New Nissan CEO Examines Renault Alliance (Not the Car)

Matt Posky
by Matt Posky
new nissan ceo examines renault alliance not the car

Nissan’s new chief executive, Makoto Uchida, believes now is the time to reassess its corporate partnership with Renault. In case this is the first automotive-related article you’ve read this year, the Renault-Nissan-Mitsubishi Alliance is sickly. Bizarre financial scandals involving the group’s former chairman Carlos Ghosn ( and others), internal power struggles, serious money troubles — the situation is rife with headaches. But Uchida says the only way to cope is to publicly recognize the elephant in the room and see what can be done.

“The alliance is critical to reach our goals,” Uchida said at Nissan’s headquarters in Yokohama on Monday. “We need to look at what worked within the alliance, and what didn’t, and decide how to go forward.”

Nissan is facing a list of problems so long that we couldn’t possibly fit it all into one article. For Uchida, the biggest issues are turning the company’s finances around and adjusting the power balance that currently slants heavily in favor of Renault. The current capital structure in the partnership, leaves the French automaker owning 43 percent of Nissan with voting rights, while Nissan only has a 15 percent stake in Renault and no votes.

This has been a serious issue for Japanese investors, many of which become increasingly vocal over the last few years. According to Bloomberg, Nissan’s share price has fallen 23 percent this year, following a 22-percent decline in 2018. The automaker’s current financial situation is terrible and looking like it might take years to recover. Not much of a bargaining chip, frankly. Profits are at decade lows, with an estimated 12,500 jobs being cut to save money. Nissan also has to contend with heavy investments into electrification and self-driving tech as it dumps more development cash into freshening its fairly dated lineup.

Meanwhile, former alliance chair Carlos Ghosn is awaiting trail in Japan on embezzlement charges. He’s repeatedly denied them, saying they were either above board or drummed up as part of a corporate coup. Even though that could be a fib to help gather sympathy, Renault and Nissan did oust every high-level executive with ties to him this year — including the man whose job Uchida assumed on short notice. The coup seems to have happened, even if Ghosn turns out to be guilty.

“It’s not realistic to expect a miraculous V-shaped recovery, but it is important to show that it can be done,” Bloomberg Intelligence analyst Tatsuo Yoshida explained. “Externally, Uchida needs to normalize the relationship with Renault and restore trust in Nissan. Internally, he needs to address the gulf that’s opened up between employees and management.”

Nissan has already made some governance reforms and is trying to gain some independence from France and make the home team proud. It’s also trying to collaborate more with Renault in a way that keeps everyone happy, necessitating a general secretary to provide regular oversight. But Uchida has a long way to go toward restoring the alliance’s former glory and mutual trust.

[Image: FotograFFF/Shutterstock]

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  • Michael S6 Michael S6 on Dec 02, 2019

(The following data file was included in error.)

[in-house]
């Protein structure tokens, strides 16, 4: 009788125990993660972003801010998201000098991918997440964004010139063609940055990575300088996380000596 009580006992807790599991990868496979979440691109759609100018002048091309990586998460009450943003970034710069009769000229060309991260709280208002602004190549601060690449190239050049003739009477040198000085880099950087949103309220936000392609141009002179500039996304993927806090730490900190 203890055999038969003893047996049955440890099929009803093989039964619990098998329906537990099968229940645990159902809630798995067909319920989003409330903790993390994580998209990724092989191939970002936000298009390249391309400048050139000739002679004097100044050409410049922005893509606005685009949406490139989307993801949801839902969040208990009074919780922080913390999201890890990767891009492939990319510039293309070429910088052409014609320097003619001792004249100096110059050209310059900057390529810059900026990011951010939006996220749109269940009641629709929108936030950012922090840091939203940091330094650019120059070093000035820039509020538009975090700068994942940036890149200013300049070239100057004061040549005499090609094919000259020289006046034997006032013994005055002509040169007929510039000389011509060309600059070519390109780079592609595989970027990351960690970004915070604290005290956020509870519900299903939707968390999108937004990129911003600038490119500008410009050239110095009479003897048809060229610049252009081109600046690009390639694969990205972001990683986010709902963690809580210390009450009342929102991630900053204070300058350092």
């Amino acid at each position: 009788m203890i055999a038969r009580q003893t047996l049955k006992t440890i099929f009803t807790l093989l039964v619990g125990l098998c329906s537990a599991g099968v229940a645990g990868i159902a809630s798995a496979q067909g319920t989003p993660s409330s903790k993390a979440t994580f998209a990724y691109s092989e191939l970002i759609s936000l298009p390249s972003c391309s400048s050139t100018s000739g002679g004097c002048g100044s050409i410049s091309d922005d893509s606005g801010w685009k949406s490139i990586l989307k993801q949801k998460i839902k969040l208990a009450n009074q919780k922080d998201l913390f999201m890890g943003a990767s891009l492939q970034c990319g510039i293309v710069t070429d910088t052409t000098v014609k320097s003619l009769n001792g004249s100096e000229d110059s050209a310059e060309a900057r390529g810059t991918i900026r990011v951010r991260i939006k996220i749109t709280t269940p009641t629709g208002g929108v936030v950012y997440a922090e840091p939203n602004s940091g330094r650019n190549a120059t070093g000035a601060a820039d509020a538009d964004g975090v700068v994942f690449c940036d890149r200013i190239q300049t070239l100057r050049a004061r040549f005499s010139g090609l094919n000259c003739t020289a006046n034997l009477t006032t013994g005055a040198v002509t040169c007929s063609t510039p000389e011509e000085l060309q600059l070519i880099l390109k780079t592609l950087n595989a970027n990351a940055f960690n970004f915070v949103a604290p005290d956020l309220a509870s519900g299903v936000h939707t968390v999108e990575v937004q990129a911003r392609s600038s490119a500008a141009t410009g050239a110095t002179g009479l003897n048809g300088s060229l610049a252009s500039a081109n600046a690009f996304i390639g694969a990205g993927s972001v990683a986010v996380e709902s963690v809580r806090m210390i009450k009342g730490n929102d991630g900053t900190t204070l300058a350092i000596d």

Nissan was fighting to free itself from the alliance when it was making a nice profit. Now that it is losing money, the Alliance is important again. Maybe they will drop the charges against Carlos Ghosn and bring him back as honorary thief and chairman.

  • EGSE EGSE on Dec 03, 2019

    Tonight's (Dec 3) Nightly Business Report listed North American November 2019 sales vs. Nov 2018 for Toyota, Honda and Nissan. Pretty grim for Nissan, at least on this continent. U.S. represents ~44% of WW revenue (oddly no Canada numbers listed). Can't blame the overall auto market for their plight. Toyota +9.2% Honda +11% Nissan -16% NBR (jump to 11:30 in video): More stats for those with nothing better to do:

  • VoGhost I'm clearly in the minority here, but I think this is a smart move. Apple is getting very powerful, and has slowly been encroaching on the driving experience over the last decade. Companies like GM were on the verge of turning into mere hardware vendors to the Apple brand. "Is that a new car; what did you get?" "I don't remember. But it has the latest Apple OS, which is all I care about." Taking back the driving experience before it was too late might just be GM's smartest move in a while.
  • VoGhost Can someone Christian explain to me what this has to do with Jesus and bunnies?
  • Del My father bought GM cars in the 60's, but in 1971 he gave me a used Datsun (as they were called back then), and I'm now in my 70's and am happy to say that GM has been absent from my entire adult life. This article makes me gladder than ever.
  • TheEndlessEnigma That's right GM, just keep adding to that list of reasons why I will never buy your products. This, I think, becomes reason number 69, right after OnStar-Cannot-Be-Disabled-And-It-Comes-Standard-Whether-Or-Not-You-Want-It and Screw-You-American-Car-Buyer-We-Only-Make-Trucks-And-SUVs.
  • 3SpeedAutomatic Does this not sound and feel like the dawn of ICE automobiles in the early 20th century, but at double or triple speed speed!!There were a bunch of independent car markers by the late 1910’s. By the mid 20’s, we were dropping down to 10 or 15 producers as Henry was slashing the price of the Model T. The Great Depression hit, and we are down to the big three and several independents. For EVs, Tesla bolted out of the gate, the small three are in a mad dash to keep up. Europe was caught flat footed due to the VW scandal. Lucid, Lordstown, & Rivian are scrambling to up production to generate cash. Now the EV leader has taken a page from the Model T and is slashing prices putting the rest of the EV market in a tail spin. Deja vu……